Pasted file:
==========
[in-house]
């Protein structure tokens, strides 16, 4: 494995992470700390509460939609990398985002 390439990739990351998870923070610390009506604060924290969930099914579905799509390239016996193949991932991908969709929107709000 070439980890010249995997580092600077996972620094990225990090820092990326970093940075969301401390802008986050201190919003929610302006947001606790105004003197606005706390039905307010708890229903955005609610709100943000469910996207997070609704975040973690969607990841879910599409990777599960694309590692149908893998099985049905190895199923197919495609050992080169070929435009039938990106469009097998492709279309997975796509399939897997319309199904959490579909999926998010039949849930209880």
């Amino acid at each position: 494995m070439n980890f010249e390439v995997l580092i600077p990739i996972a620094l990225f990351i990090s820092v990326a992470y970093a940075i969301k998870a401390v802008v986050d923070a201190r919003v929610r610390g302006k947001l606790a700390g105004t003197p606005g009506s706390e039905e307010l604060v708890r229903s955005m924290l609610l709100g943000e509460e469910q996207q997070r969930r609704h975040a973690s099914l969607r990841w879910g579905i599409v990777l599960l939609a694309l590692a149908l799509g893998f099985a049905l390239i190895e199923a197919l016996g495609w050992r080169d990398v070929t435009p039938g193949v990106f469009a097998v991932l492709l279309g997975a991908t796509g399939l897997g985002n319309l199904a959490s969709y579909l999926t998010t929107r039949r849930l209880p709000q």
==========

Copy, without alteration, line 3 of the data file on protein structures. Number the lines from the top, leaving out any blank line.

């Amino acid at each position: 494995m070439n980890f010249e390439v995997l580092i600077p990739i996972a620094l990225f990351i990090s820092v990326a992470y970093a940075i969301k998870a401390v802008v986050d923070a201190r919003v929610r610390g302006k947001l606790a700390g105004t003197p606005g009506s706390e039905e307010l604060v708890r229903s955005m924290l609610l709100g943000e509460e469910q996207q997070r969930r609704h975040a973690s099914l969607r990841w879910g579905i599409v990777l599960l939609a694309l590692a149908l799509g893998f099985a049905l390239i190895e199923a197919l016996g495609w050992r080169d990398v070929t435009p039938g193949v990106f469009a097998v991932l492709l279309g997975a991908t796509g399939l897997g985002n319309l199904a959490s969709y579909l999926t998010t929107r039949r849930l209880p709000q």